Building on the initial Drawdown Georgia research, the team determined that additional work needed to be done to incorporate stakeholder perspectives on equity-related risks, barriers, and opportunities associated with the identified carbon mitigation solutions for Georgia. To promote deeper engagement, the project team engaged volunteer members of RCE Greater Atlanta (a UN Regional Centre of Expertise on Education for Sustainable Development). These participants prioritized several solutions as most likely to present significant equity challenges and opportunities: rooftop solar, mass transit, conservation agriculture, afforestation and silvopasture, and retrofitting. The Center for Sustainable Communities helped the team to expand the set of identified stakeholders for the solutions identified as equity priorities. The team then partnered with PSE and Taproot to engage with stakeholders, including experts in advancing the solutions, change agents working in related areas, and community members who would be impacted by solution implementation.
Identifying and Overcoming Barriers
The report’s findings highlight equity barriers associated with: solution awareness; affordability; wealth inequities affecting communities with the greatest energy burden; racial inequities in access to loans for capital investment; gaps in rural broadband and mobility infrastructure; misalignment between the requirements and processes of governmental programs and communities with the greatest need; and heirs’ property land tenure that reflects historic racial discrimination. Policy barriers were also identified, particularly with respect to scaling up solutions (such as solar and conservation agriculture) and institutional food procurement practices that make sourcing from small farms to institutions very difficult.
Stakeholders identified specific recommendations to address the noted barriers and to advance equity in carbon solution implementation. First, conducting public outreach can increase awareness of and engagement in carbon reduction activities throughout Georgia communities. Second, historically underrepresented communities should be included in all stages of research and implementation. A third recommendation is for the creation and support of a network, program, or set of resources that can serve as a source of expertise and clearinghouse on climate equity and climate policy solutions in Georgia. Shifting policy is the focus of the fourth recommendation (e.g., to increase net metering in support of residential solar). Fifth, commitments from corporate and academic institutions can help to advance equity in the implementation of carbon solutions through procurement, workforce development, research, and education. Other recommendations include engaging with transit organizations to expand access, investing in financial and technical assistance resources for under-resourced farmers and other rural organizations, advocating for investment in Urban Forestry Master Planning, and supporting the resolution of heirs’ property land tenure challenges.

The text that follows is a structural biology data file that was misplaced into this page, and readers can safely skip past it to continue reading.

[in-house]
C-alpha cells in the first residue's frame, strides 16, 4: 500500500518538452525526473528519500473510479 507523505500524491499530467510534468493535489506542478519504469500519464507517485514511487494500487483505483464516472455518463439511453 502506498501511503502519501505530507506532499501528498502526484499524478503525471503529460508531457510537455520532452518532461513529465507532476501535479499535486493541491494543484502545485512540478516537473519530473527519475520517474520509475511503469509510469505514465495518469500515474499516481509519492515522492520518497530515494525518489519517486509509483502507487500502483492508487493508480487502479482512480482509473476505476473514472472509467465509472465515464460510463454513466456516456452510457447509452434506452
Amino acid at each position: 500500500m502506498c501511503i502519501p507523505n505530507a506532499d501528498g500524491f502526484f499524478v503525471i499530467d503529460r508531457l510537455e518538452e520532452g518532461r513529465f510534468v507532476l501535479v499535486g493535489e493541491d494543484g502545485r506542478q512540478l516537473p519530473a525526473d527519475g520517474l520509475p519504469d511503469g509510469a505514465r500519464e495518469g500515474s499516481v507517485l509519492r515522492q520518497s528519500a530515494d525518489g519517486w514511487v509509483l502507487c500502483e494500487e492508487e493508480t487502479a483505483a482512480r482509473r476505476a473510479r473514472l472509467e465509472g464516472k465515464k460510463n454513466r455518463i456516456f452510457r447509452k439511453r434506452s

By working with funders, businesses, nonprofit organizations, and academic institutions, there is an opportunity to support a more focused network of programs and activities centered in equity and climate change mitigation. By doing this, Georgia not only can achieve more equitable outcomes but also can increase the participation and scale needed to deploy the most promising carbon mitigation solutions. Beyond the local impact, the report can also provide insights to other states and organizations that aim to weave inclusion and equity into climate change solutions. A recently published Sustainable Business Insights research brief on the report offers a distilled version of the relevant sustainability challenges and opportunities for practitioners.
Drawdown Georgia is funded by the Ray C. Anderson Foundation.
Article written by the Ray C. Anderson Center for Sustainable Business